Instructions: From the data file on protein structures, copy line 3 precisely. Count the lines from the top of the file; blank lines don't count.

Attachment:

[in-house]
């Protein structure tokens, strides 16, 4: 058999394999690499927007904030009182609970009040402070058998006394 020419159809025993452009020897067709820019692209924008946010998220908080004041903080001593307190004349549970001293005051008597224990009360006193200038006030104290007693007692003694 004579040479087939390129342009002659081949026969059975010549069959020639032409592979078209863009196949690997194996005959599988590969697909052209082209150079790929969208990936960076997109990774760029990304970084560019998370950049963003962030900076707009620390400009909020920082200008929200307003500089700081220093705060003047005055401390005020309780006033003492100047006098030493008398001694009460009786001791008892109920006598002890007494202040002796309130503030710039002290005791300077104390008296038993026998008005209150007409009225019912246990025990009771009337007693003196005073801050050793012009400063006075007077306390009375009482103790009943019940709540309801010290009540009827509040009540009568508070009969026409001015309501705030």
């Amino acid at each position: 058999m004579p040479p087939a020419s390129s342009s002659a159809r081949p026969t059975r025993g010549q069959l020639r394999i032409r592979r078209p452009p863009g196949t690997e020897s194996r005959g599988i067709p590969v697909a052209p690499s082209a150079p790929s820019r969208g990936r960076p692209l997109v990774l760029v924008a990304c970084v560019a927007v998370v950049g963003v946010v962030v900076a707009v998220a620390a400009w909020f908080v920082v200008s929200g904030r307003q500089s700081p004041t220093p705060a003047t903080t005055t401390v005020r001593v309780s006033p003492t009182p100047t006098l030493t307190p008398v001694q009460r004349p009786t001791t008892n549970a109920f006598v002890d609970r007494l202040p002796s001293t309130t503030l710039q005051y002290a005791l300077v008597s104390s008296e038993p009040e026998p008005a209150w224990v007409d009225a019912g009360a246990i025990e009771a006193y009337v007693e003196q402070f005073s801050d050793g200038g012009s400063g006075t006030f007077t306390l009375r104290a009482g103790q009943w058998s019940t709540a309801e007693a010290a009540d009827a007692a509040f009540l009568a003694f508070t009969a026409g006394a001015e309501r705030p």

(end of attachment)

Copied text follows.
């Amino acid at each position: 058999m004579p040479p087939a020419s390129s342009s002659a159809r081949p026969t059975r025993g010549q069959l020639r394999i032409r592979r078209p452009p863009g196949t690997e020897s194996r005959g599988i067709p590969v697909a052209p690499s082209a150079p790929s820019r969208g990936r960076p692209l997109v990774l760029v924008a990304c970084v560019a927007v998370v950049g963003v946010v962030v900076a707009v998220a620390a400009w909020f908080v920082v200008s929200g904030r307003q500089s700081p004041t220093p705060a003047t903080t005055t401390v005020r001593v309780s006033p003492t009182p100047t006098l030493t307190p008398v001694q009460r004349p009786t001791t008892n549970a109920f006598v002890d609970r007494l202040p002796s001293t309130t503030l710039q005051y002290a005791l300077v008597s104390s008296e038993p009040e026998p008005a209150w224990v007409d009225a019912g009360a246990i025990e009771a006193y009337v007693e003196q402070f005073s801050d050793g200038g012009s400063g006075t006030f007077t306390l009375r104290a009482g103790q009943w058998s019940t709540a309801e007693a010290a009540d009827a007692a509040f009540l009568a003694f508070t009969a026409g006394a001015e309501r705030p």